Forgotten in time: Hong Kong’s abandoned village

By ALICE ZHAO

Passengers boarding the boat, head for the the abandoned village of Yim Tin Tsai. (Photo: Alice Zhao)

KONG KONG – The shipman smiled and said “take care” when I boarded his wooden boat. It was 2:00 p.m. The sun unintentionally baked passengers waiting for the ferry. Tinted lenses from tourists reflected the glimmering aqua rippling the Sai Kung Ferry. When the boat was loaded with 28 passengers, the shipman leaned forward and gripped the wheel. With the putt-putt booming, a white line tracked on the turquoise surface, we were heading south, to the abandoned village–Yim Tin Tsai.

The 15-minute boat ride landed me on the village of Yim Tin Tsai, an abandoned village in a forgotten island. Standing on the pier, I saw houses with indistinct tiled roofs, a rustic look tucking away in lush green plants. Hong Kong is never short of unsurprising contrasts. In a city where housing price ranks atop worldwide and most people cram themselves in tiny high-rise apartments, rural homes sit abandoned.

The Age-Old Tree stands at the entrance of the village, guarding the village remains. (Photo: Alice Zhao)

As the pebbled alley leading to the inland ascents, a thick tree stands at the entrance, as if guarding the villagers already gone. I recognized it from the sightseeing guide as the Age-Old Tree. There I knew my cast-away journey had begun.

Deserted houses stood in the mud ground, doors open and windows broken. Some remained well-preserved, with pink ceramic tiles covering the wall and aluminum alloy framing the window. Some seemed much frailer, with dilapidated walls hardly enclosing the space once called home. Some plants had intruded the room, finding themselves a civilized ground.

In a decrepit home, debris covers every inch of the floor; a potter bowl sits at the edge of the traditional countryside stove; two old-fashioned coats are hung on the stained wall.

Hoary houses sit abandoned, stained brownish. (Photo: Alice Zhao)

The houses all face the south, engulfed by hills. In this way, the villagers in the past could have more sunshine to dry their grains and be protected from typhoons. Yim Tin Tsai was once a Hakka village. The first generation immigrated from Yim Tin, now parts of Yantian District in Shenzhen in the 19th century. The population once reached its peak of 500(some say more than 1000). Catholic missionaries started preaching and built the chapel in Yim Tin Tsai 150 Years ago, a benchmark of the early development of the catholic religion in Hong Kong.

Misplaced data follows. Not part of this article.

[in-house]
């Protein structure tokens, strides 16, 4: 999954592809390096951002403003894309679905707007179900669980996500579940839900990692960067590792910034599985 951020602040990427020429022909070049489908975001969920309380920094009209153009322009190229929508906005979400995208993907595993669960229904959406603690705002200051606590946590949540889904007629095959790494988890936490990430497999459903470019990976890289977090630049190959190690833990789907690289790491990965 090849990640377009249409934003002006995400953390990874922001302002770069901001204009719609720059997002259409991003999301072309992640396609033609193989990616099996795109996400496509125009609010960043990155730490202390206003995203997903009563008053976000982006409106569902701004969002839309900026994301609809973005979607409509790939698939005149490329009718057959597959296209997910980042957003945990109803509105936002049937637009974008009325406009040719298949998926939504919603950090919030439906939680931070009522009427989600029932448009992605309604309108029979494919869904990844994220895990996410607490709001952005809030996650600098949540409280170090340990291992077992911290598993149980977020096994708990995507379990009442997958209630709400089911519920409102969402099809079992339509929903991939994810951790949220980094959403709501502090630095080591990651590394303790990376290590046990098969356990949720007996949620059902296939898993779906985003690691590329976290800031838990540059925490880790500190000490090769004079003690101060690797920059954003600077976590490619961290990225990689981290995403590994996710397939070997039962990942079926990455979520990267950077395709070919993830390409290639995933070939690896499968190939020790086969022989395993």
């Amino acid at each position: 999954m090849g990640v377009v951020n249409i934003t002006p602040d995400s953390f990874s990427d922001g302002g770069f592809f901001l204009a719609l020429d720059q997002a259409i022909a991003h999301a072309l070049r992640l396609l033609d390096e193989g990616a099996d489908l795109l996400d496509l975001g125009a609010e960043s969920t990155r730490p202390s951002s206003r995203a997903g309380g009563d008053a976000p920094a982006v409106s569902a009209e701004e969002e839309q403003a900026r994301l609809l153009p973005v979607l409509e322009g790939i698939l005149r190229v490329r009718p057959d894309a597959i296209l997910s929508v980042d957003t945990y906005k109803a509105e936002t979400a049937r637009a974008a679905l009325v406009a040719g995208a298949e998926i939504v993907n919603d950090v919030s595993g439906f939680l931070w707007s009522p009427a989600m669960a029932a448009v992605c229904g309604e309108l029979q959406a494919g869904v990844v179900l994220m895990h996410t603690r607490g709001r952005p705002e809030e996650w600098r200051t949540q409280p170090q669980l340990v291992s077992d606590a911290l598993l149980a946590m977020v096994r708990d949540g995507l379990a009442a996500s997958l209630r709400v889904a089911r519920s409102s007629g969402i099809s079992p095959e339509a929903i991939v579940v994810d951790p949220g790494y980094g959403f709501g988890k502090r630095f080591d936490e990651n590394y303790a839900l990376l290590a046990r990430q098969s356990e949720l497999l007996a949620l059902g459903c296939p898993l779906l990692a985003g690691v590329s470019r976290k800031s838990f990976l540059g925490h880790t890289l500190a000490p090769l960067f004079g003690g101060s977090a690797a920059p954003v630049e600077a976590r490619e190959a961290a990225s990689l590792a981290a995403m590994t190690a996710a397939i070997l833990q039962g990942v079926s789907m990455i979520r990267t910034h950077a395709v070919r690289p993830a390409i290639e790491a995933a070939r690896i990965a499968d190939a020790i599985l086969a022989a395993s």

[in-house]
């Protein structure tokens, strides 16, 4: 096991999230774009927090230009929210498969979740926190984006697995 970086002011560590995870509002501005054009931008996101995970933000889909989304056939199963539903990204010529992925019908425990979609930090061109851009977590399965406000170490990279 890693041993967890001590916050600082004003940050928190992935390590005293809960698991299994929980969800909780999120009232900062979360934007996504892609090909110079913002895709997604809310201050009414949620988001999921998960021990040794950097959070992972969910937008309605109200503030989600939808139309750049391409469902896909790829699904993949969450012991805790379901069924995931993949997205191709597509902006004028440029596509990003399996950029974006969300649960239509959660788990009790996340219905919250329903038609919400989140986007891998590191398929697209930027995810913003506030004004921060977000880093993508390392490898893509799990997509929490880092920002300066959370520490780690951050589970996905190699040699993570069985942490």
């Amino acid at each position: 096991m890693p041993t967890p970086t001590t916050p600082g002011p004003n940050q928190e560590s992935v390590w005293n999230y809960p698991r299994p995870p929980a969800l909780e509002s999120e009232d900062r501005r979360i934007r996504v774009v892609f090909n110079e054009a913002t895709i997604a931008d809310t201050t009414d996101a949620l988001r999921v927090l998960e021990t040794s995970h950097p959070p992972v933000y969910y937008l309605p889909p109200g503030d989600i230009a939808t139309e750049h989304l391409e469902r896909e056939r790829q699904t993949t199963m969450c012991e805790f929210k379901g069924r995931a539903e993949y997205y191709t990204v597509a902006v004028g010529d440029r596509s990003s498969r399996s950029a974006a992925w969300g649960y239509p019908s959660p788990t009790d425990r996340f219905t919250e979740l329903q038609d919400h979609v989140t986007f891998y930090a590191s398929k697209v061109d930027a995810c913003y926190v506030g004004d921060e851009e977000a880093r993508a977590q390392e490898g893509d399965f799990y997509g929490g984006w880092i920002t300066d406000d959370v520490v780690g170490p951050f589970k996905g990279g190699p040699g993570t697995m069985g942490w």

The church remains the most well-preserved building on the island, known as St. Joseph’ Chapel. The Cross stands out on the red roof. Tourists waited patiently beside a bronze bell in front of the chapel to take pictures. Built in 1890, the chapel is the landmark of the village. In 2005, the village was given an award by the UNESCO (Asian-Pacific) for its preservation of the cultural heritage.

Southern edge of the island. (Photo: Alice Zhao)

An overgrown path sided by green bushes led me way up to a pavilion standing on the south edge of the island. To the east, across the mangrove green, I saw the village’s graveyard. The younger generation had left the island their ancestors had immigrated, while the old stayed forever. To the south, across the glistening navy blue of sea, on the Kau Sai Chau Island, people were playing golf on the green course. Some left the island towards the urban for fortune, while some left their fortune towards the island for leisure.

The Jade-Girdle Bridge curves to the edge of Kau Sai Chau Island as a crescent. (Photo: Alice Zhao)

From the pavilion, a five-minute walk south led me to the Jade-Girdle Bridge. The bridge curves to the edge of Kau Sai Chau Island as a crescent. The navy aqua along both sides remains still, flicking with constant ripples. Both edges extend to the thick greenery of various trees and bushes. Tourists sit cross-legged on the bridge, chatting, resting, taking pictures, shedding sweat…Overhead the sky turns less light, as the sun starts withdrawing its heat.

The yim tin, salt pans, glisters with water silvered by the sunlight. (Photo: Alice Zhao)

My last stop was the salt pans. This was how the village name, Yim Tin Tsai(鹽田仔), comes from. The early villagers derived their livelihood from the yim tin, salt pans, using natural evaporation method. At high tides, the sea water would be channeled into the pans and can be dried by the heat of the sunlight till the salt crystallized

Today, the salt pans are still glistening with water silvered by the sunlight. Along the bank, crabs claw around, busy with their leisure in the cozy sunlight.

While waiting for the boat back to Sai Kung, I talked with friends of plans in the evening. Monkok, Tsim sha Tsui, MTR…Words popped out as we sat in the abandoned island. In an hour, I would be back to the bustling streets choked with crowds and traffic. A look back on the Age-Old Tree was my last glimpse of the village before I boarded the boat, heading to the steel-and-glass urban Hong Kong.

Boats head back to Sai Kung Ferry. (Photo: Alice Zhao)


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5 Responses to Forgotten in time: Hong Kong’s abandoned village

  1. Daniel says:

    I look forward to more of the story…intriguing!

  2. yoyopoon says:

    I wish I could explore the exciting areas with you…but every time I quit, I have two excuses~one is that I’m afraid of the burning sun; the other is that your description always makes me feel as if I have been there…haha

  3. Emma says:

    Fashion falls into obsolete, as it’s changing. But the tradition is always preserved with the water, pavilion, the old buildings, everything merging into nature. Love to travel around those forgotten spots.

  4. parkadude says:

    I visited it on Nov 13th… maybe we were on the same boat 🙂

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